After three years in the prison's general population I am going to Protective Custody Isolation. The move has not been termed a punishment, though it will entail a loss of and the companionship of my fellow prisoners.
The new cell is in the oldest cellblock in the prison, the isolation wing. I find it on the top floor of the building, the last dark hole in a maze of dark holes. The interior is windowless, nearly airless. The walls are nearly as wide as my own body, more than enough to preclude human contact. I spend the first day thinning the veneer of grime which covers almost everything. Just before drifting off to sleep, I imagine I am hearing music: a warm Latinate voice singing quietly above the penitentiary dark. The sound is so beautiful -- a kind of lullaby -- I decide I am dreaming, though the music seems close enough to touch, almost tangible. . . .
I leave the cell three times a week for exercise and showers. Food and mail arrive through an opening in the cell door. The hand delivering it is anonymous , fully disembodied. The isolation at first is very difficult. I spend my time sleeping and pacing the floor. Later it becomes more tolerable. I am able to read, write and meditate, things I had little time for in the general population.
I still have not seen the man in the cell next to mine. It was he, this neighbor, whom I heard singing the first night. He continues to sing mornings and evenings. I have memorized the three songs in his repertoire. They are Spanish, a kind of scrambled mariachi,m two happy songs and one sad song. I decide that they are beautiful, exquisite almost, though the voice is always off key, hopelessly out of tune. I can't explain why I enjoy this, or why I stay awake nights to listen. When the man is singing I imagine I am somewhere else, with friends, at home. I wonder if the man knows I am listening. . . . Eventually I send him a gift, a small package of gum. The response is a prompt one, an enthusiastic graciasm echoing back and forth between the two cells. I yell back in English, but there is only silence.
Today I discover a hole in the wall of the cell. It had been disguised with a sheet of cardboard: an opening the size of a golf ball, extending all the way to the Spanish man's cell. It appears to have been carved with a spoon or some blunt instrument. The concrete at the edge is ground smooth, as if worn away with great care over a long period of time.
The diameter is large enough to see my neighbor's eyes -- two brightnesses, two fluid ovals dancing at the edge of the dark. I yell in English but receive no answer. I follow with the Spanish phrases I've learned in prison.
?Que pasa? Buenos noches. ?Como esta? Adios.m And gringo.m My answer is swift and fully incomprehensible, a strange outpouring of language continuing for nearly five minutes. I listen carefully, understanding nothing but immensely pleased, somewhat like Marconi receiving the first telegram. The only coherent word sounds like En-rekay.m Or, Enrique. Enrique.m A man's name.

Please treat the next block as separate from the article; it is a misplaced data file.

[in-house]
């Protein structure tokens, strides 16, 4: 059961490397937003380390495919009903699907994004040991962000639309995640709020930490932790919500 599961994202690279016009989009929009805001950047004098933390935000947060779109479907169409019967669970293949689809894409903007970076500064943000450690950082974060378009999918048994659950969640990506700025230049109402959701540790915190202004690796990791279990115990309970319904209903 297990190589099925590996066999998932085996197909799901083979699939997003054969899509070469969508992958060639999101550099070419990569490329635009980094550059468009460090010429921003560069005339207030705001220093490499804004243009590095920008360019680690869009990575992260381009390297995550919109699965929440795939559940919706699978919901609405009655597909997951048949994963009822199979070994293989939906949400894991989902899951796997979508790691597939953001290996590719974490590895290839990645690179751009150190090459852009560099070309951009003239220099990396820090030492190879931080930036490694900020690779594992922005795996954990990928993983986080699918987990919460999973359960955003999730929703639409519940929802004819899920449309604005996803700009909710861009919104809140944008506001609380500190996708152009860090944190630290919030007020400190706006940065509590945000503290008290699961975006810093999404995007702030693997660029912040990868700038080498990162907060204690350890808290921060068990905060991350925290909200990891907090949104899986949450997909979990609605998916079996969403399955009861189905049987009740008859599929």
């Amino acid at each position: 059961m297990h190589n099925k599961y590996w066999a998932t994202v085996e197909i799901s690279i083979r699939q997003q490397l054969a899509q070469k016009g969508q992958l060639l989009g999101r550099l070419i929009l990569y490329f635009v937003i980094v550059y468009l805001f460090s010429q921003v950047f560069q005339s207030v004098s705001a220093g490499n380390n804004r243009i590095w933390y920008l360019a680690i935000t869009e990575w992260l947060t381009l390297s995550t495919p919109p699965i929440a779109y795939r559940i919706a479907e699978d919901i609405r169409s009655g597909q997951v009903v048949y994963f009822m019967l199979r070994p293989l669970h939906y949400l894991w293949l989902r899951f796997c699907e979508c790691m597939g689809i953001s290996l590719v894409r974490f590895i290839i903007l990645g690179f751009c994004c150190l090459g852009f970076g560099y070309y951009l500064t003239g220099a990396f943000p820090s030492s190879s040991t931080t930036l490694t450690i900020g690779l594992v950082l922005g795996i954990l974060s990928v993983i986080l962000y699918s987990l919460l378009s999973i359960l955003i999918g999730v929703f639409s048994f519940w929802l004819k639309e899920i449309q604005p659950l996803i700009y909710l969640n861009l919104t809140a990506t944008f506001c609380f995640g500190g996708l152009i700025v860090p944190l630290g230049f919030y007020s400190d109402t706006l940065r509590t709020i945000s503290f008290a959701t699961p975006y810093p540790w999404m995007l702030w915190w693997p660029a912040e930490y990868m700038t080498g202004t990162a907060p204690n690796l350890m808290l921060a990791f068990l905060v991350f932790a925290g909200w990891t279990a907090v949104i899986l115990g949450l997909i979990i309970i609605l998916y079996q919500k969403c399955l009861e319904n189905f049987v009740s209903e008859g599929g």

I yell it back into the hole, repeat it twice and yell my own name. Michael.
Enrique. ?Que pasa? Buenos noches. ?Como esta? Adios. Gringo.m
Enrique and I talk at intervals throughout the day. I have little idea what he's saying, and it doesn't seem to matter. The exchange of soundsm is what's important. The emotion implied in the sound is something warm, something very basic. I listen carefully to his oratory: long narratives delivered with the eloquence of a Shakespearean actor. In return I read him the poetry of Keats, Blake and Walt Whitman. Keats receives the most encouraging response: a heartfelt series of andalesm and fantasticos.m
For nearly a month the relationship develops. In the evening there is still the singing, happier now, with a sense of celebration, almost of festival. Though I still know little about the details of my friend's life, I feel a closeness I've never felt with another person, something more than friendship -- a kind of brotherhood. I've learned to confide in him my fears and joys. I confess my shortcomings. I seek his opinions. I conspire with him. I've told him things I've never told anyone else. I trust him totally.I am certain that he trusts me. Though we speak different languages.
The cell door opens this morning without warning, sometime just before breakfast. I step onto the tier still dressed in pajamas. Outside are two brown-uniformed guards, their faces stern, hands full of documents.
The man on the right looks at me and says, "We want the other guy. Your neighbor. Enrique de la Cruz."
At the sound of his name, Enrique de la Cruz, my friend and intimado,m steps out of the dark and onto the tier. We appraise each other in silence. He is older than I expected, delicate and frail, his long hair a pure white above animated brown eyes. As I pump his hand, the guard explains that Enrique is a Mexican national, that he is being transferred to a prison in Mexico City. Before the guard orders me inside, I stop, and instead of releasing my friend's hand, I hug him. I place my arms around his shoulders and I hug him. ?Que pasa? . . . . Adios, gringo!m
I do not expect to see Enrique again. Something remains of him, though, which is permanent. I think about this often. I think about how prisons work to suppress feeling, how they are somehow metaphors for a more general suppression of feeling, a condition we impose upon ourselves, in and out of prison. When I think about Enrique I'm reminded that there are always holes, openings and bridges above these suppressions. It's amazing the places we find them!